Skip to contents

The Community Data Explorer for Cincinnati (CoDEC) is a data repository composed of equitable, community-level data for Cincinnati.

Data about the communities in which we live come in different spatiotemporal resolutions and extents and often are not designed with the specific goal of integrating with other data. CoDEC defines specifications for community-level data in an effort to make them more FAIR. Operating with a common data specification means that organizations can more easily use methods and tools for harmonizing, storing, accessing, and sharing community-level data. This data can be described, curated, and checked against CoDEC specifications using the {codec} R package. Using these tools, a collection of extant community-level data resources is automatically transformed into a harmonized, community-level tabular data package that is openly available and accompanied by a (1) a richly-documented data catalog, (2) a web-based interface for exploring and learning from data, and (3) an API for accessing data at scale and on demand.

Data Harmonization

Like its namesake, CoDEC encodes data streams about the communities in which we live into a common format (census tract and month) so that it can be decoded into different community-level geographies and different time frames. CoDEC relies on the {cincy} R package to define Cincinnati-area geographies and interpolate area-level data between census tracts, neighborhoods, and ZIP codes in different years.

We have initialized CoDEC with extant community-level data from:

Using specifications, data is assembled transparently and reproducibly, and data structure can be automatically validated. This saves time and resources, leading to increased efficiency and accelerated innovation. A single point for data consumption provides ownership of the process of harmonizing data and integrates well with data governance, but most importantly, can provide data to be consumed in multiple ways (e.g. dashboard, tabular data file, API). Creating and maintaining an open community-level data resource equips the entire community for data-powered decision making and boosts organizational trustworthiness. Demonstrating reliability and capability of appropriately managing shared data helps earn the trust of organizations and communities intended to be served.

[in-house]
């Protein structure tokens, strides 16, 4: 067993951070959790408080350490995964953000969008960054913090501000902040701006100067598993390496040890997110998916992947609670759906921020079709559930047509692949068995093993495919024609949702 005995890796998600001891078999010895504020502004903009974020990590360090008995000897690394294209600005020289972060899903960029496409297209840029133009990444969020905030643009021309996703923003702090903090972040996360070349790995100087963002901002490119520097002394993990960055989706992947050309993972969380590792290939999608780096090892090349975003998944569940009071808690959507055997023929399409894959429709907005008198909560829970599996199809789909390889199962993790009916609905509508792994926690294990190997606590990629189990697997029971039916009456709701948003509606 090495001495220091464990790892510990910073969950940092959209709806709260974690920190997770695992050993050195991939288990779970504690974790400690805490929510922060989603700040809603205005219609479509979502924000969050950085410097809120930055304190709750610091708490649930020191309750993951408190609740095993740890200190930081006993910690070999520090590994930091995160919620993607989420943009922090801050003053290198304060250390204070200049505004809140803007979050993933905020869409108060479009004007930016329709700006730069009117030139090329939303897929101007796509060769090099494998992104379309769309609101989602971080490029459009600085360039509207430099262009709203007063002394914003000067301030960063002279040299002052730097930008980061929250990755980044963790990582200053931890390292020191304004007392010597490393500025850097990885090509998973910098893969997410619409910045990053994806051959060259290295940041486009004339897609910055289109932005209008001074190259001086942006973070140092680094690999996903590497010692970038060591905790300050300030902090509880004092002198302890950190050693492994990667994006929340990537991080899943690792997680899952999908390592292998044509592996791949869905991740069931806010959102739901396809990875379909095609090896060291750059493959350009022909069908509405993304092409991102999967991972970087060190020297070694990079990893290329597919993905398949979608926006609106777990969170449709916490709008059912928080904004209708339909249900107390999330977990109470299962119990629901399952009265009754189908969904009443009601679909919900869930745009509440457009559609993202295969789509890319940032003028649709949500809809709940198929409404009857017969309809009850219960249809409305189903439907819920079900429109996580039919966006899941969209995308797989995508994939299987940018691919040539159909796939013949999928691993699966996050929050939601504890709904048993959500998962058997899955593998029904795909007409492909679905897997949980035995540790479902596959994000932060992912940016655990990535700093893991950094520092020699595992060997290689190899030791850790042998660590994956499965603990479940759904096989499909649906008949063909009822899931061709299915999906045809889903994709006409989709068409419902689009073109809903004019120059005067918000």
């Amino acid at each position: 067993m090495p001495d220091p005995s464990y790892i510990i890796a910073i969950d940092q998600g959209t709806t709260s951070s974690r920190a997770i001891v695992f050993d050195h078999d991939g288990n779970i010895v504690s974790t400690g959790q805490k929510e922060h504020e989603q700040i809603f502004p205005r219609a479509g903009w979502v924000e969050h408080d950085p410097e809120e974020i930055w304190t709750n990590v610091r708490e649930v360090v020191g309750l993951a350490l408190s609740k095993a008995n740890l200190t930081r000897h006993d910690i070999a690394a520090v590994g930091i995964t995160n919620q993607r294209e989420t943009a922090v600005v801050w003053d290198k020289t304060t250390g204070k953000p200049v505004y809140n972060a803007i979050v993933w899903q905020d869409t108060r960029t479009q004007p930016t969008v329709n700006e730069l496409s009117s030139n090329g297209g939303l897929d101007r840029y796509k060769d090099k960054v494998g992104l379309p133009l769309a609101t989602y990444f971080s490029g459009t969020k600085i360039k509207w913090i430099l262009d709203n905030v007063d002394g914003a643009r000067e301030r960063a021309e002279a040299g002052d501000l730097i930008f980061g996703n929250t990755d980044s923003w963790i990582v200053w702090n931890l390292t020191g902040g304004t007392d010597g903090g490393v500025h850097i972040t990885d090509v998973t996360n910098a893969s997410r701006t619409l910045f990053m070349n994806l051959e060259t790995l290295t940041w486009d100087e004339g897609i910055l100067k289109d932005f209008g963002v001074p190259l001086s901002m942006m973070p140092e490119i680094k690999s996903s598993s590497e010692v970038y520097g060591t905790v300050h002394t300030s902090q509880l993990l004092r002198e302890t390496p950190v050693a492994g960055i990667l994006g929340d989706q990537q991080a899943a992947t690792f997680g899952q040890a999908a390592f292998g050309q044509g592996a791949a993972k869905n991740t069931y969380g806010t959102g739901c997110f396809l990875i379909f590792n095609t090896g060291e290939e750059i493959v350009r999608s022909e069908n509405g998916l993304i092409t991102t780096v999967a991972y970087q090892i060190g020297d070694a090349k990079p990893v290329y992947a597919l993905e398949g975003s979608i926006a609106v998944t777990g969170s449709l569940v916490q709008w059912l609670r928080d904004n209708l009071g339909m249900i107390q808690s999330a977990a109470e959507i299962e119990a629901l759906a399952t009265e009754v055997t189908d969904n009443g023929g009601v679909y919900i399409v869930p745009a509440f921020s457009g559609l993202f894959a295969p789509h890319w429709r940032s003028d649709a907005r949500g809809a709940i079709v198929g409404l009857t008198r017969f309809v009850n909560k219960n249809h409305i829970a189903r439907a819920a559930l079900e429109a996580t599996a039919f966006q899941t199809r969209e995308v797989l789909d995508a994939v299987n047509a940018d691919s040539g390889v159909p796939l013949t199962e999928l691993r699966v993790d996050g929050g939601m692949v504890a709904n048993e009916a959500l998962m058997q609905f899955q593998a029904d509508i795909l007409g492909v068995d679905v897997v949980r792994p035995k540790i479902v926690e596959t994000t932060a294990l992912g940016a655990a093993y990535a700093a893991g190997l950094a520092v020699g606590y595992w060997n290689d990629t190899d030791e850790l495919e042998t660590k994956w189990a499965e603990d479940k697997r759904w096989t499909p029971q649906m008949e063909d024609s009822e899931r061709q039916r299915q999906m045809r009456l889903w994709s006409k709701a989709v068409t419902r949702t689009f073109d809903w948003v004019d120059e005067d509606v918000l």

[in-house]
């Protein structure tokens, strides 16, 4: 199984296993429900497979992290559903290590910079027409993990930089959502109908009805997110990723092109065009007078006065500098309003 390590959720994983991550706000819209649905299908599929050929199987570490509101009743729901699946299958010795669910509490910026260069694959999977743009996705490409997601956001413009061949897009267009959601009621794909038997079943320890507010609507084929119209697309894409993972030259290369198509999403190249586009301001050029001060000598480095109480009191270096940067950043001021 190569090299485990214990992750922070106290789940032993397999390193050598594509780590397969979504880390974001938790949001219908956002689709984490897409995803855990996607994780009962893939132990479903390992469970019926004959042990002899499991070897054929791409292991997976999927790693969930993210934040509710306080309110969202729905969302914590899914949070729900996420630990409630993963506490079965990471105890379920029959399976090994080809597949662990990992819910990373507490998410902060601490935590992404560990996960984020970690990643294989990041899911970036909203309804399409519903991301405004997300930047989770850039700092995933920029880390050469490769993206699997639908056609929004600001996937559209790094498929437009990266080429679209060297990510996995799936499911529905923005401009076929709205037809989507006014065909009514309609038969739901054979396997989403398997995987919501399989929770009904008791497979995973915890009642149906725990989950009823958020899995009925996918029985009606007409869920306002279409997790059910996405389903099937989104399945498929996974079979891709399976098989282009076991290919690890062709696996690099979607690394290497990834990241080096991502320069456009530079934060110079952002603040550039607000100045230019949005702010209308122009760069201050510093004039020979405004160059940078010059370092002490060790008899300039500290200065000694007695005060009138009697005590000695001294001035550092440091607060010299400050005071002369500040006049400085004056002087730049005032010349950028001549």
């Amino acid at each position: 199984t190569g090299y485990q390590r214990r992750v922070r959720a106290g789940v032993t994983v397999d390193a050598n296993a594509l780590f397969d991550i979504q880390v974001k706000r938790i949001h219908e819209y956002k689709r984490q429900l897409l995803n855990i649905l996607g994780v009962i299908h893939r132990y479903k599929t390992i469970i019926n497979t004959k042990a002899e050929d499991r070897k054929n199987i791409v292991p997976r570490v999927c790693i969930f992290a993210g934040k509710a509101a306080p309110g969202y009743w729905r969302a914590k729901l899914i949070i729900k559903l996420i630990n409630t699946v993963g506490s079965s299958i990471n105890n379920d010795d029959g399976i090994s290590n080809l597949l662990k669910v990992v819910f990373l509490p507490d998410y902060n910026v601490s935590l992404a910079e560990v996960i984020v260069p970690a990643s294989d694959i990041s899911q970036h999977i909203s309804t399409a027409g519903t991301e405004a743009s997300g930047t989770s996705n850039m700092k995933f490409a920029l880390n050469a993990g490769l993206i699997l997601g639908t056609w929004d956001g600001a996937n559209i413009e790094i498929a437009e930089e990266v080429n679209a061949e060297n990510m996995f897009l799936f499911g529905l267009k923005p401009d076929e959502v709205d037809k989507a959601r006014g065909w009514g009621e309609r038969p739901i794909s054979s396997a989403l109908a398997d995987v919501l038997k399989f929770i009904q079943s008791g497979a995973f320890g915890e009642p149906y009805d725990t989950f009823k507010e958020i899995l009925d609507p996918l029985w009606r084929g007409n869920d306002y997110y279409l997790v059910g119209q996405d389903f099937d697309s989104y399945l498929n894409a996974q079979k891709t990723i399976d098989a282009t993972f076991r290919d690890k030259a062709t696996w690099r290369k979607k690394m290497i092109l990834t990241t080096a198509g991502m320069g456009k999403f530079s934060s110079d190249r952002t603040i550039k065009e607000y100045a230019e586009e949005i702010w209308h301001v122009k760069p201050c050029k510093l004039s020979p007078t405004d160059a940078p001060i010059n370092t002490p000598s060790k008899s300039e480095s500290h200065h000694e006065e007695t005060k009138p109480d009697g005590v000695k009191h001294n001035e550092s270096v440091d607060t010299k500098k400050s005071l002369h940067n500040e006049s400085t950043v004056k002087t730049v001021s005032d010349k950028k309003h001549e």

Equitable Data

The White House’s Equitable Data Working Group has defined equitable data as “those that allow for rigorous assessment of the extent to which government programs and policies yield consistently fair, just, and impartial treatment of all individuals.” They advise that equitable data should “illuminate opportunities for targeted actions that will result in demonstrably improved outcomes for underserved communities.” The group recommended to make disaggregated data the norm while being “… intentional about when data are collected and shared, as well as how data are protected so as not to exacerbate the vulnerability of members of underserved communities, many of whom face the heightened risk of harm if their privacy is not protected.”

The U.S. Chief Data Scientist, Denice Ross, has declared that “open data is necessary and not sufficient to drive the type of action that we need to create a more equitable society.” Open data can fall short of driving action if it is not equitable. Disaggregating data by sensitive attributes, like race and ethnicity, can elucidate inequities that would otherwise remain hidden.

Community-Level & Disaggregated Data

Data are people and when sharing data, privacy is a spectrum of the tradeoffs between risks and benefits to individuals and populations. Data collected at the individual-level by one organization often cannot be shared with another organization due to legal restrictions or organization-specific data governance policies. We are often interested in community-level (e.g. neighborhood, census tract, ZIP code) data disaggregated by gender, race, or other sensitive attributes. Achieving data harmonization upstream of storage allows for contribution of disaggregated, community-level data without disclosing individual-level data when sharing across organizations.